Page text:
GENEVA, SWITZERLAND – SEPTEMBER 19: The Henri Delaunay trophy is displayed at the UEFA EURO 2020 Host Cities & Final announcement ceremony held at Espace Hippomene on September 19, 2014 in Geneva, Switzerland. (Photo by Harold Cunningham/Getty Images for UEFA)

ESPN will maintain their presence in European soccer through at least the 2022 World Cup qualification process. A deal announced today confirms the details, as ESPN has negotiated for US English-language rights to all UEFA national team competitions.

According to John Ourand of the Sports Business Journal, the deal is worth $110 million, and beat out competing offers from beIN Sports, FOX, and NBC. Ourand also notes that Univision was awarded Spanish-language rights in the US.

This is welcome news, as ESPN’s international soccer coverage has been one of their strong suits, from the 2010 World Cup onward. Their coverage of Euro 2016 this summer was exemplary, and they’re setting a very high bar for FOX to clear at the 2018 World Cup. With FOX having the rights to upcoming World Cups, as well as the Champions League, and NBC holding EPL rights, ESPN moved to secure the remaining prestigious international competition. (Sorry, CONCACAF Gold Cup.)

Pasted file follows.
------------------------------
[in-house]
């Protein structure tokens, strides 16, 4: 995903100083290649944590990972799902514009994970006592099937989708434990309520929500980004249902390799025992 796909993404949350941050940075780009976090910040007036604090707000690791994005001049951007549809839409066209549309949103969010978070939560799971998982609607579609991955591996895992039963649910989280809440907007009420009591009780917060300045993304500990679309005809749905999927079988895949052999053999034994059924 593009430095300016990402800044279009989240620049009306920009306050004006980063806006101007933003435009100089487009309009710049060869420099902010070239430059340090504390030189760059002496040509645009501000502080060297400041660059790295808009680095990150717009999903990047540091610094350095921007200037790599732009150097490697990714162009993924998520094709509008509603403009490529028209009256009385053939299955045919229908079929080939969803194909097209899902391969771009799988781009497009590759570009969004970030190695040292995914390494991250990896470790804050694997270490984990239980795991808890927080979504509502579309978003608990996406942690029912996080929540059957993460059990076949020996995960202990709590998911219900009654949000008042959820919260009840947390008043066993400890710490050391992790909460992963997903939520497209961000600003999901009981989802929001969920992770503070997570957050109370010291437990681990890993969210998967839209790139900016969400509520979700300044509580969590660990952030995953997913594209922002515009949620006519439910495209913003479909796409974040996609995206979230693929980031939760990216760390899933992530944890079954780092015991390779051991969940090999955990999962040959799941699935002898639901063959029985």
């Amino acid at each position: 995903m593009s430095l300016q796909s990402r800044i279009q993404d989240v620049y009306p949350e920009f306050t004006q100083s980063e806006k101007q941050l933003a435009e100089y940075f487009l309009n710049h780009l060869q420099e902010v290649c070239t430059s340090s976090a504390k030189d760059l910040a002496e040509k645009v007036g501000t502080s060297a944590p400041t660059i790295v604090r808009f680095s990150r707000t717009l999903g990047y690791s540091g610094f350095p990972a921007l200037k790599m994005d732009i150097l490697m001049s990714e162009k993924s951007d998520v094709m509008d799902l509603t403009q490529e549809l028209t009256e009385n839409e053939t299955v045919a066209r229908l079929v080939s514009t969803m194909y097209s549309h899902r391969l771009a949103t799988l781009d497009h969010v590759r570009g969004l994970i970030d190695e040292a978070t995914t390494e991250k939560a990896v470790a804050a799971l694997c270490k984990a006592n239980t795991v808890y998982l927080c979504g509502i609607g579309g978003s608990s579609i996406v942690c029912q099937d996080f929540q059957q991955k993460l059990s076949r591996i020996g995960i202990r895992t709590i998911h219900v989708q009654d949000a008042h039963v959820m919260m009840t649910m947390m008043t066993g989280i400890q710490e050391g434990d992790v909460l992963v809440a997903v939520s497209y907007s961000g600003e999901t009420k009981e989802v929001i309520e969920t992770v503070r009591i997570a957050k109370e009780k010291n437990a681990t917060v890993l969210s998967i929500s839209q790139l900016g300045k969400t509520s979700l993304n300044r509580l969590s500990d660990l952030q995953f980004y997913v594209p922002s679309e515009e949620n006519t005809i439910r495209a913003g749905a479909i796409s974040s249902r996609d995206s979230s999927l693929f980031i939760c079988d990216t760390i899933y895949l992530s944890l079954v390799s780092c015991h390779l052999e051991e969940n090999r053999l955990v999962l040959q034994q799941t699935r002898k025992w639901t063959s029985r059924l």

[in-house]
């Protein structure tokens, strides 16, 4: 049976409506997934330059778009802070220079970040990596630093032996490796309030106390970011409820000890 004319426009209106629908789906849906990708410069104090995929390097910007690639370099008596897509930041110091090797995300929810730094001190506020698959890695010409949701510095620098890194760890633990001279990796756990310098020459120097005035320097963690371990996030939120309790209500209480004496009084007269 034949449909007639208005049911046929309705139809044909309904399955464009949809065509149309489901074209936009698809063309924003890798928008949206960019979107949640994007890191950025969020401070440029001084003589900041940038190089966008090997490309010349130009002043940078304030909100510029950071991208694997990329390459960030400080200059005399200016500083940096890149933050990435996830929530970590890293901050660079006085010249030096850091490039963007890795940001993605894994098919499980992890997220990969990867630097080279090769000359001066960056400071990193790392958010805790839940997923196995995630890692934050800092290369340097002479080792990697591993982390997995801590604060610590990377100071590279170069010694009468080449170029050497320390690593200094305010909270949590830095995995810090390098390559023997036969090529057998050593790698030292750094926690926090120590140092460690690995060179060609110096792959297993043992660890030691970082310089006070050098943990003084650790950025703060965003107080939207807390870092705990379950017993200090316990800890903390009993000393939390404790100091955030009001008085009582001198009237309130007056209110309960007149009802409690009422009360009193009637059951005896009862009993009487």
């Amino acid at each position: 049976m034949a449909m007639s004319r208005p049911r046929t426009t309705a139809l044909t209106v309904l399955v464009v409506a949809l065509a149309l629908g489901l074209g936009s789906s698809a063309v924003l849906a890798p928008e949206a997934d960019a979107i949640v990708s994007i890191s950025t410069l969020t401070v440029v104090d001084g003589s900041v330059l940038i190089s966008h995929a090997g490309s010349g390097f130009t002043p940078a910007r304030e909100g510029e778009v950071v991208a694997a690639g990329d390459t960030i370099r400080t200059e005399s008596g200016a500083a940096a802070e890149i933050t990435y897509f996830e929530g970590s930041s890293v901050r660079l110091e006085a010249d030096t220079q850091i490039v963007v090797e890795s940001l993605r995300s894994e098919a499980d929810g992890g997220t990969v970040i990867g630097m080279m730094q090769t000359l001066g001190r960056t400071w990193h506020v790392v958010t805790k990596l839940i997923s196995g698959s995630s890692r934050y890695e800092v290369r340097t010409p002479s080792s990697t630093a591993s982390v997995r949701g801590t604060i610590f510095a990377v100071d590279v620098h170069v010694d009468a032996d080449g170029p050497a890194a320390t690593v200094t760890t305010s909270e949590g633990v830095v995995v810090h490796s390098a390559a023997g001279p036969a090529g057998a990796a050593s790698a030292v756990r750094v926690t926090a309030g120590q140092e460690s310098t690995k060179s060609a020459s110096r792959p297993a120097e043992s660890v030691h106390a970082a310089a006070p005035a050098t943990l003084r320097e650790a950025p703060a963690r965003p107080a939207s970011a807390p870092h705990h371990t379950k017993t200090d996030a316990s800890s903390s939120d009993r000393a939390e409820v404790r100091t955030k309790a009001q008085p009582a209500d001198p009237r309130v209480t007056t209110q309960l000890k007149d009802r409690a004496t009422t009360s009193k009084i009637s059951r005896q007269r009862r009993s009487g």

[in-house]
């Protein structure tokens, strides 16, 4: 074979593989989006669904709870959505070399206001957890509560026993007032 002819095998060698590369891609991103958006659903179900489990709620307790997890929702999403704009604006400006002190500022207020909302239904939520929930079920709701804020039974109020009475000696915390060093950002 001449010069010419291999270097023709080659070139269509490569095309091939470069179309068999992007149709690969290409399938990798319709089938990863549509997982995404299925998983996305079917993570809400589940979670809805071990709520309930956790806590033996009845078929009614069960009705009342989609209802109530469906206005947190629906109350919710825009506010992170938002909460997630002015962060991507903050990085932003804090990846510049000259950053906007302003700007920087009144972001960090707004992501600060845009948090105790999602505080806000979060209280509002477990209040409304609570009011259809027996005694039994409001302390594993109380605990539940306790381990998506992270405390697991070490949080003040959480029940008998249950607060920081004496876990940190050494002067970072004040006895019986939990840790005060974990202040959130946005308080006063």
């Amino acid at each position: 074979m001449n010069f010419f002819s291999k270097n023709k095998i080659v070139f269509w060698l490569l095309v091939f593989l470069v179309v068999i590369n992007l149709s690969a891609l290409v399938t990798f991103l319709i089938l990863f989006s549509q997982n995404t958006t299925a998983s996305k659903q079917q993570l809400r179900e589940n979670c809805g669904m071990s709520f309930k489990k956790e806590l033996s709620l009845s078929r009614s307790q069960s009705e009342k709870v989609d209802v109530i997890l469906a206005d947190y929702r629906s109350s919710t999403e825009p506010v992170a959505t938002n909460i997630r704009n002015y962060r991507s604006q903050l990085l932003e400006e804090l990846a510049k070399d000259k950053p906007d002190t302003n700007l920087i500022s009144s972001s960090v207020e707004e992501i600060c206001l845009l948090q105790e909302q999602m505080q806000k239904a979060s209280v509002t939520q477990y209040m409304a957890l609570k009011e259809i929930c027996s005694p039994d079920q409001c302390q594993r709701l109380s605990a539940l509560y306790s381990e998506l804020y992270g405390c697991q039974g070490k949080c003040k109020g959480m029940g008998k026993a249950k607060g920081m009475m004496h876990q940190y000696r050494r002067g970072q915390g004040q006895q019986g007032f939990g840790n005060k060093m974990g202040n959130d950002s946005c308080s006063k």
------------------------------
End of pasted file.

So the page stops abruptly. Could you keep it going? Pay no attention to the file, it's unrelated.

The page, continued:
ESPN highlighted the features of their coverage in a release announcing the deal, and it looks promising:

  • ESPN and ESPN2: Will televise all 51 matches live (June-July 2020); Additional coverage will include pre-match, halftime and post-match programming, branded news and highlights shows on match days, unlimited re-air rights across all networks and media platforms, magazine programs, and more;
  • ESPN3: Will offer exclusive content from live events on television and alternate streams to complement big game on linear television. All matches, not including the alternate streams, will be available for replay;
  • ESPN Audio: English-language broadcast rights to 51 matches;
  • WatchESPN App: Will stream all matches and ancillary programming;
  • SportsCenter and ESPN FC: Extensive highlights rights on ESPN signature studio programs, including in-progress highlights;
  • com (sic) and Extensive coverage via dedicated UEFA EURO 2020 sections featuring video highlights, news clips, reports, columns, blogging, match previews, player profiles and real-time data. Additionally, the digital sites have the option to create digital-exclusive programming;
  • ESPN Social: Rights clips and shareable content across ESPN FC handles on Twitter, Instagram, Facebook, et al.

The deal also includes rights to the UEFA Nations League, a new international friendly competition (a sort of Champions League, but for national teams) which will begin in September 2018.

[ESPN/Sports Business Journal]

About Jay Rigdon

Jay is a columnist at Awful Announcing. He is not a strong swimmer. He is probably talking to a dog in a silly voice at this very moment.

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